Pediatric medical devices are critical for proper medical care of children.
The connection between innovation and realization of pediatric medical devices is a challenging one as there are market size and budgetary constraints. Information, collaboration, and realizing one’s resources are key in successful development of pediatric medical devices.
Development and approval of pediatric medical devices poses hurdles not seen with devices meant for adult patients. The fundamental hurdle to getting these products to market is the cost to develop devices for children is high while the market is relatively small. Less than 12% of the NIH’s budget funds pediatric research and less than 10% of healthcare spending is for pediatrics.
Over the past dozen or so years, the FDA Center for Devices and Radiological Health (CDRH) has developed programs to accelerate innovations in pediatric medical devices, but the development has not taken off as hoped. Premarket approvals labeled for adults has increased approximately twice the rate of devices labeled for adult & pediatric use and more than 20% more than the rate of devices labeled only for pediatric use.
Often doctors, nurses and other medical professionals must resort to retrofitting medical devices designed for adults to use in their pediatric patients. In other cases, outdated devices are used; in both retrofitted and outdated devices, less than optimal outcomes have occurred for the pediatric patient. Off-label use of FDA-approved devices for adults on pediatric patients is a practice which exposes risks since clinical safety and efficacy data is largely absent. An approach which could help gain FDA-approval for pediatric medical device use is the use of adaptive platform clinical trials. Adaptive platform clinical trials allow the flexibility to adapt key study design features during the study. These trials may require fewer participants and make better use of time and funds.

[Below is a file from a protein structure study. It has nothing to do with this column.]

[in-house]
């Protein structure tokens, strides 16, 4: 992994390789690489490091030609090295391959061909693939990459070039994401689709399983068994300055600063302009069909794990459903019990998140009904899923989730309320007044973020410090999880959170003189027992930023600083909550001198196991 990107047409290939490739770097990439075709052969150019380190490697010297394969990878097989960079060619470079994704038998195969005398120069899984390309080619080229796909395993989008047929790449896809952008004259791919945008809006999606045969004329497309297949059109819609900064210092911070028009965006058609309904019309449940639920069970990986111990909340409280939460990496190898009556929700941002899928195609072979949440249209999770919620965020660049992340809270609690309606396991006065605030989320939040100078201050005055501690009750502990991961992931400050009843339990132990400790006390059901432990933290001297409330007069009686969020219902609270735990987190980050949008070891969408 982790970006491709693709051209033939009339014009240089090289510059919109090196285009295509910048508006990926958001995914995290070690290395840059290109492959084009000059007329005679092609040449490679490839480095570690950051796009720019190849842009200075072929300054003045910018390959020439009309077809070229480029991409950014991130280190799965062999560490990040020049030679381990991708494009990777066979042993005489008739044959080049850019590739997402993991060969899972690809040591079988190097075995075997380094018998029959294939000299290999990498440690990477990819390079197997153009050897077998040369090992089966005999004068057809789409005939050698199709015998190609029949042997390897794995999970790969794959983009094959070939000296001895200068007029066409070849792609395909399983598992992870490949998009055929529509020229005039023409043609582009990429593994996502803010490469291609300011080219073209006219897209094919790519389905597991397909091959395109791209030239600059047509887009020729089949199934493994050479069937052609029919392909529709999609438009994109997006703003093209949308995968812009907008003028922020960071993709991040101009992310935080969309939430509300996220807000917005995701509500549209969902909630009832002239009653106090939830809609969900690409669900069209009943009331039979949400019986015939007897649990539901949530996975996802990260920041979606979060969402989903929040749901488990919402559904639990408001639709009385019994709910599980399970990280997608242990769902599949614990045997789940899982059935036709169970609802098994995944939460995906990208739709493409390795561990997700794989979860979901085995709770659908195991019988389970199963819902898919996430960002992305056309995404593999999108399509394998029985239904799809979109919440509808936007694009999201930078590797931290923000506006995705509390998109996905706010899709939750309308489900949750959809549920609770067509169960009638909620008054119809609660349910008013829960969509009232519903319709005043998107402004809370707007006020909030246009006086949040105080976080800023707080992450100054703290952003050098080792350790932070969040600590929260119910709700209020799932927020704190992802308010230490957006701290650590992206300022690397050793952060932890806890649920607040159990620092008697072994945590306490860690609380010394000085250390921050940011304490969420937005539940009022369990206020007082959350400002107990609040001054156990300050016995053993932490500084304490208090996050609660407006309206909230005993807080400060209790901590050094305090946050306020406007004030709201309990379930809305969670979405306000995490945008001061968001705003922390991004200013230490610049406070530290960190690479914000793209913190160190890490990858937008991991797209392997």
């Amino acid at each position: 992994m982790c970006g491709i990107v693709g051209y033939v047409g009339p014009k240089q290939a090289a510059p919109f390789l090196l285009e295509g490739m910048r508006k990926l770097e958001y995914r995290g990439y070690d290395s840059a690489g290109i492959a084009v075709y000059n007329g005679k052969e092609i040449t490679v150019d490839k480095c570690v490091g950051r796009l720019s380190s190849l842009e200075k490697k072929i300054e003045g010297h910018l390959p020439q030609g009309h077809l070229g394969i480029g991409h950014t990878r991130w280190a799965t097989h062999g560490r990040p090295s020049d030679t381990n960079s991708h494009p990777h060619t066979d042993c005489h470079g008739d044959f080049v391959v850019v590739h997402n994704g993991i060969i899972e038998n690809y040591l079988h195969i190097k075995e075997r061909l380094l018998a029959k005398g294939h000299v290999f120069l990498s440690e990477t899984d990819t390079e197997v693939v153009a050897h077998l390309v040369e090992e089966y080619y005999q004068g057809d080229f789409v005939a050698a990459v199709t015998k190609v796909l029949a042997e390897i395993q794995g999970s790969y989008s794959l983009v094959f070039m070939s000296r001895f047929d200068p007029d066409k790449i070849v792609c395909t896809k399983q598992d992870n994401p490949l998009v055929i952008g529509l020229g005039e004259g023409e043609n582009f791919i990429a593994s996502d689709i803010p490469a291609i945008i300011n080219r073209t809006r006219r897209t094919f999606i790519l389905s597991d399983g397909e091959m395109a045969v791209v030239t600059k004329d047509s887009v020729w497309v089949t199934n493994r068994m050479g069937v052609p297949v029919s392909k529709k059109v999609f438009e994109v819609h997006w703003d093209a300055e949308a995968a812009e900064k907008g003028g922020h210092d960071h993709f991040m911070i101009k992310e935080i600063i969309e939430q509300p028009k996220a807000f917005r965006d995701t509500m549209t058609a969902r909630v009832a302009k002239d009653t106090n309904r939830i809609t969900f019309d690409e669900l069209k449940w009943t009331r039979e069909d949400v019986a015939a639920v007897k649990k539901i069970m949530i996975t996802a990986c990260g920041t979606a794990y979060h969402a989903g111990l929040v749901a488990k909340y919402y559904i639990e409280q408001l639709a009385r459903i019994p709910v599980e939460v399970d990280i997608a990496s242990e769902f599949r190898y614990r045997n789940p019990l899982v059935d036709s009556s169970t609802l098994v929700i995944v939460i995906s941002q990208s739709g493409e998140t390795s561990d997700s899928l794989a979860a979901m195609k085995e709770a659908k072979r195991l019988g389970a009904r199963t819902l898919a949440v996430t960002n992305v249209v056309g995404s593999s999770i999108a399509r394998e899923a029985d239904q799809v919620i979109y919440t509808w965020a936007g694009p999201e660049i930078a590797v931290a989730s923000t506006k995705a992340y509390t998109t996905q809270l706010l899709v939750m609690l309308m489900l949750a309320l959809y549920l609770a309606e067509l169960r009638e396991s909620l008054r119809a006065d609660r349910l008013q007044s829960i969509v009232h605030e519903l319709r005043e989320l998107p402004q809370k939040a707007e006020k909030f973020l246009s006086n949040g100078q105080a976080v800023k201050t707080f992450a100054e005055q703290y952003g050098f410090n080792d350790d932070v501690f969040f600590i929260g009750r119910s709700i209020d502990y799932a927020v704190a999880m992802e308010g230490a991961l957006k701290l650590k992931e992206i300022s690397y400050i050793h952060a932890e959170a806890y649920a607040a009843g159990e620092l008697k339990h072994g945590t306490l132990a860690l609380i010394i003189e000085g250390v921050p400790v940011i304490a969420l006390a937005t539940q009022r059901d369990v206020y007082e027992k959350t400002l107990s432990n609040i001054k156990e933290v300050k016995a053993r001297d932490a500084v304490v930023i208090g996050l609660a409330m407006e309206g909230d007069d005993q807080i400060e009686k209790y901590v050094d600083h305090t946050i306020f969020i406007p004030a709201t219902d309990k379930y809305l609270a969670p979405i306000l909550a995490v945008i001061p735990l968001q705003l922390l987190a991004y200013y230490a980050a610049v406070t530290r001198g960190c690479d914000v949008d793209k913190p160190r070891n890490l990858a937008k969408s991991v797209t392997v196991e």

In an attempt to address the difficulties facing development of pediatric medical devices, partnerships have developed between device manufacturers, pediatric healthcare providers and research institutions. For example, Purdue, the Indiana University School of Medicine and Cook, Inc. have partnered (the Crossroads Pediatric Consortium). The Consortium’s aim is to focus on finding ways to accelerate the “development, approval and availability of medical devices for children”. Their mantra is: “Infants and children are not scaled-down versions of adults”.
Another partnership, the Pediatric Device Innovation Consortium (PDIC), consists of the University of Minnesota’s Clinical and Translational Science Institute, University of Minnesota, Bakken Medical Devices Center and DesignWise Medical. This consortium has been involved in twenty-two (22) pediatric medical device projects and licensed and advanced technologies for patient use. Their model for a collaborative approach in developing pediatric medical devices is comprised of academic innovation centers with commercial engineering and product development teams and funding partners.